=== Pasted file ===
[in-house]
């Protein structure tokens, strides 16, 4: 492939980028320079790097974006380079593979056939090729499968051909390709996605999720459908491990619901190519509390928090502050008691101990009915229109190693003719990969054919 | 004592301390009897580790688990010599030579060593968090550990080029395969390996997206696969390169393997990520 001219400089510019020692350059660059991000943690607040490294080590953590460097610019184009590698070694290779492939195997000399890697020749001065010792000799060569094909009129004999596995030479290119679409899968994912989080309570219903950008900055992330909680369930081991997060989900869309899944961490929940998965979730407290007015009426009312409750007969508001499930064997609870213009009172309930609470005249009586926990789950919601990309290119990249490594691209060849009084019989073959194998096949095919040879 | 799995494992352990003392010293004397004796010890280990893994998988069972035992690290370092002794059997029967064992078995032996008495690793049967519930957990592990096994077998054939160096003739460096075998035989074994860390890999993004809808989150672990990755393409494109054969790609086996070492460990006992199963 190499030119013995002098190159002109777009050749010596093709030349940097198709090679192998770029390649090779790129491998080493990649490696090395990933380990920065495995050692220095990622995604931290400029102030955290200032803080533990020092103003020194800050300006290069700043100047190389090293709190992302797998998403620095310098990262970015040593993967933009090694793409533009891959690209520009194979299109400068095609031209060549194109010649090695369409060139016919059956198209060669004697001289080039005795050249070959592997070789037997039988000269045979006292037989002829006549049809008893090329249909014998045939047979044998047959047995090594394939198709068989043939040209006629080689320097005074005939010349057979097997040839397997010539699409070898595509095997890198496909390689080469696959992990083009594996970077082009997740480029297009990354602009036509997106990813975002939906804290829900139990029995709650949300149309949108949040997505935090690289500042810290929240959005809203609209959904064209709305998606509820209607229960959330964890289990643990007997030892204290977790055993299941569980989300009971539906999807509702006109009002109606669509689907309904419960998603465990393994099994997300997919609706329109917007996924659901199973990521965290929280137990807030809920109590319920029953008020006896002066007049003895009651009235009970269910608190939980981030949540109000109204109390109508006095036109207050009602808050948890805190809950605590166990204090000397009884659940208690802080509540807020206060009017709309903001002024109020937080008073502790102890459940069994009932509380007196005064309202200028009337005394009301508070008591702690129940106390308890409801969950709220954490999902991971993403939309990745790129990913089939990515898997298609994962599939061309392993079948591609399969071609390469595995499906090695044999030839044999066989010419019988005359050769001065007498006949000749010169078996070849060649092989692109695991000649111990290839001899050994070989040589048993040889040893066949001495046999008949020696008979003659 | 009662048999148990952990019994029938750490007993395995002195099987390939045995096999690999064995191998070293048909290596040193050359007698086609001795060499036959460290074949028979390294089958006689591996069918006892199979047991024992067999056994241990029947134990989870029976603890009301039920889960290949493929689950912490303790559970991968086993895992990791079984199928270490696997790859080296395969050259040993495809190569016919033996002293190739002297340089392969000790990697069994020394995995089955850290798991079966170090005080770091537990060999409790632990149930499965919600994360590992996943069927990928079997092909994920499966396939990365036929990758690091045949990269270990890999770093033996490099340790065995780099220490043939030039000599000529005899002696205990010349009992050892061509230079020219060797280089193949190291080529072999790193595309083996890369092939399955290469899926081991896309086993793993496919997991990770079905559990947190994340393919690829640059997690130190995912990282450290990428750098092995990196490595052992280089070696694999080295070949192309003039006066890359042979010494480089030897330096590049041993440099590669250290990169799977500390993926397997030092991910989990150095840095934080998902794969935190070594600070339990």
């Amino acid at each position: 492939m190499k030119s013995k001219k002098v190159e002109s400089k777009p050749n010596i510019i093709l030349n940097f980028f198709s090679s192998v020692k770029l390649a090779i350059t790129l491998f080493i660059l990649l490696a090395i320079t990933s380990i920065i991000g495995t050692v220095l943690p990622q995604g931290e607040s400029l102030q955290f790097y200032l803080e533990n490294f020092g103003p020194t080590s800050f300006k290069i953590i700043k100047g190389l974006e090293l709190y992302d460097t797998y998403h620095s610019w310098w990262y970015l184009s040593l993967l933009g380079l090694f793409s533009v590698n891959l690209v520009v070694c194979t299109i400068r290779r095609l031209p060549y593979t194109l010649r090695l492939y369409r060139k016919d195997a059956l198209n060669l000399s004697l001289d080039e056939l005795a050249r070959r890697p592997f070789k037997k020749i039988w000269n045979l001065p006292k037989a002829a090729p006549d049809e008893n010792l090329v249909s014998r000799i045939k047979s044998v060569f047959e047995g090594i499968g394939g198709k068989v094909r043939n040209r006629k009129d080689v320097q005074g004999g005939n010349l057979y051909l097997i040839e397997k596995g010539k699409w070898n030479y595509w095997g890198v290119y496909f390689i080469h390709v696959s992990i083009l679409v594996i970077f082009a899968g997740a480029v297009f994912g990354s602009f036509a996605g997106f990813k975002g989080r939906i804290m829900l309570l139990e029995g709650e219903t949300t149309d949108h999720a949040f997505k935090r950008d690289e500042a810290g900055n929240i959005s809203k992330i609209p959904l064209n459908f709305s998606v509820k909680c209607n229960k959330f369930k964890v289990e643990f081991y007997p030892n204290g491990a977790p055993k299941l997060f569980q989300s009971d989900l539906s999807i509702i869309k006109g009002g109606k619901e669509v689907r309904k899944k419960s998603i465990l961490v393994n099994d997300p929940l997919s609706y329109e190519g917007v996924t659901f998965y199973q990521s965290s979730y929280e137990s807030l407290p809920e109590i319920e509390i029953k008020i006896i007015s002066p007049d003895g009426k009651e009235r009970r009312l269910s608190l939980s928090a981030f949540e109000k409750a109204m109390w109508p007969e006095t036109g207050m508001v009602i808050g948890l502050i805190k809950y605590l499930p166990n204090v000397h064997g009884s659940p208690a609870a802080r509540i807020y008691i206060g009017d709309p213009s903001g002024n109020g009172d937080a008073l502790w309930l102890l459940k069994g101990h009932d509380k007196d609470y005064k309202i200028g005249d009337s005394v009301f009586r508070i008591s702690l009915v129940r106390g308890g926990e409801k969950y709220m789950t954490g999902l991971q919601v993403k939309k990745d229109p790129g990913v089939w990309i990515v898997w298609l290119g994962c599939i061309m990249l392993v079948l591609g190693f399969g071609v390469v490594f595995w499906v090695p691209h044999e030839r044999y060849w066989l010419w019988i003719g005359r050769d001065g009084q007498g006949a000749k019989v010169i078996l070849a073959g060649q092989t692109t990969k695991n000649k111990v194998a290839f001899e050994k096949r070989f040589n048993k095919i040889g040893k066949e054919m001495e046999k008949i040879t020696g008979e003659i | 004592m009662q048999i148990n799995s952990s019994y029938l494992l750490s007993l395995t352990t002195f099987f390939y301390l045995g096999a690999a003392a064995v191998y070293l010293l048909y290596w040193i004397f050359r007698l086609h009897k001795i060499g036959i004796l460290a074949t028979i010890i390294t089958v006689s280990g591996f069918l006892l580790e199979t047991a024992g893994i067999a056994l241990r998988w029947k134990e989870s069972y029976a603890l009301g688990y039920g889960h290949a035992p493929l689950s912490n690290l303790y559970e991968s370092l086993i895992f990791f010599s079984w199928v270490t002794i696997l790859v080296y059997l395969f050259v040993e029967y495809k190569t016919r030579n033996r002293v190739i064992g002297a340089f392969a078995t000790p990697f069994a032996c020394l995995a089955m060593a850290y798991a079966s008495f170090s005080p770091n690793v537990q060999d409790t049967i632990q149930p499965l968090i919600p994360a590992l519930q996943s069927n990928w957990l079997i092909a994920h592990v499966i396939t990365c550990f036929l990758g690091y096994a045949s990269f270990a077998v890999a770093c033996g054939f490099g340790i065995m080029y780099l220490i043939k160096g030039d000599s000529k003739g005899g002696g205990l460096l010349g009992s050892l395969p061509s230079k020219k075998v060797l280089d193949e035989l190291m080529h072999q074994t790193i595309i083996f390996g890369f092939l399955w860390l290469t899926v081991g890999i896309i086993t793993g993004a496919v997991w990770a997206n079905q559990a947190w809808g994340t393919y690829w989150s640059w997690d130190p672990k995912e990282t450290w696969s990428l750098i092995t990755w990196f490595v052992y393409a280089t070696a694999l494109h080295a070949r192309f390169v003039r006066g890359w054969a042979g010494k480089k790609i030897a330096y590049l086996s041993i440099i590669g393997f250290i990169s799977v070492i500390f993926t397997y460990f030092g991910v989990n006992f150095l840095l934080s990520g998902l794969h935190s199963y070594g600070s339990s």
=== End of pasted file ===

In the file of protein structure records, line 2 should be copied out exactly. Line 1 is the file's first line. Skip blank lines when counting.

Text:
């Protein structure tokens, strides 16, 4: 492939980028320079790097974006380079593979056939090729499968051909390709996605999720459908491990619901190519509390928090502050008691101990009915229109190693003719990969054919 | 004592301390009897580790688990010599030579060593968090550990080029395969390996997206696969390169393997990520 001219400089510019020692350059660059991000943690607040490294080590953590460097610019184009590698070694290779492939195997000399890697020749001065010792000799060569094909009129004999596995030479290119679409899968994912989080309570219903950008900055992330909680369930081991997060989900869309899944961490929940998965979730407290007015009426009312409750007969508001499930064997609870213009009172309930609470005249009586926990789950919601990309290119990249490594691209060849009084019989073959194998096949095919040879 | 799995494992352990003392010293004397004796010890280990893994998988069972035992690290370092002794059997029967064992078995032996008495690793049967519930957990592990096994077998054939160096003739460096075998035989074994860390890999993004809808989150672990990755393409494109054969790609086996070492460990006992199963 190499030119013995002098190159002109777009050749010596093709030349940097198709090679192998770029390649090779790129491998080493990649490696090395990933380990920065495995050692220095990622995604931290400029102030955290200032803080533990020092103003020194800050300006290069700043100047190389090293709190992302797998998403620095310098990262970015040593993967933009090694793409533009891959690209520009194979299109400068095609031209060549194109010649090695369409060139016919059956198209060669004697001289080039005795050249070959592997070789037997039988000269045979006292037989002829006549049809008893090329249909014998045939047979044998047959047995090594394939198709068989043939040209006629080689320097005074005939010349057979097997040839397997010539699409070898595509095997890198496909390689080469696959992990083009594996970077082009997740480029297009990354602009036509997106990813975002939906804290829900139990029995709650949300149309949108949040997505935090690289500042810290929240959005809203609209959904064209709305998606509820209607229960959330964890289990643990007997030892204290977790055993299941569980989300009971539906999807509702006109009002109606669509689907309904419960998603465990393994099994997300997919609706329109917007996924659901199973990521965290929280137990807030809920109590319920029953008020006896002066007049003895009651009235009970269910608190939980981030949540109000109204109390109508006095036109207050009602808050948890805190809950605590166990204090000397009884659940208690802080509540807020206060009017709309903001002024109020937080008073502790102890459940069994009932509380007196005064309202200028009337005394009301508070008591702690129940106390308890409801969950709220954490999902991971993403939309990745790129990913089939990515898997298609994962599939061309392993079948591609399969071609390469595995499906090695044999030839044999066989010419019988005359050769001065007498006949000749010169078996070849060649092989692109695991000649111990290839001899050994070989040589048993040889040893066949001495046999008949020696008979003659 | 009662048999148990952990019994029938750490007993395995002195099987390939045995096999690999064995191998070293048909290596040193050359007698086609001795060499036959460290074949028979390294089958006689591996069918006892199979047991024992067999056994241990029947134990989870029976603890009301039920889960290949493929689950912490303790559970991968086993895992990791079984199928270490696997790859080296395969050259040993495809190569016919033996002293190739002297340089392969000790990697069994020394995995089955850290798991079966170090005080770091537990060999409790632990149930499965919600994360590992996943069927990928079997092909994920499966396939990365036929990758690091045949990269270990890999770093033996490099340790065995780099220490043939030039000599000529005899002696205990010349009992050892061509230079020219060797280089193949190291080529072999790193595309083996890369092939399955290469899926081991896309086993793993496919997991990770079905559990947190994340393919690829640059997690130190995912990282450290990428750098092995990196490595052992280089070696694999080295070949192309003039006066890359042979010494480089030897330096590049041993440099590669250290990169799977500390993926397997030092991910989990150095840095934080998902794969935190070594600070339990």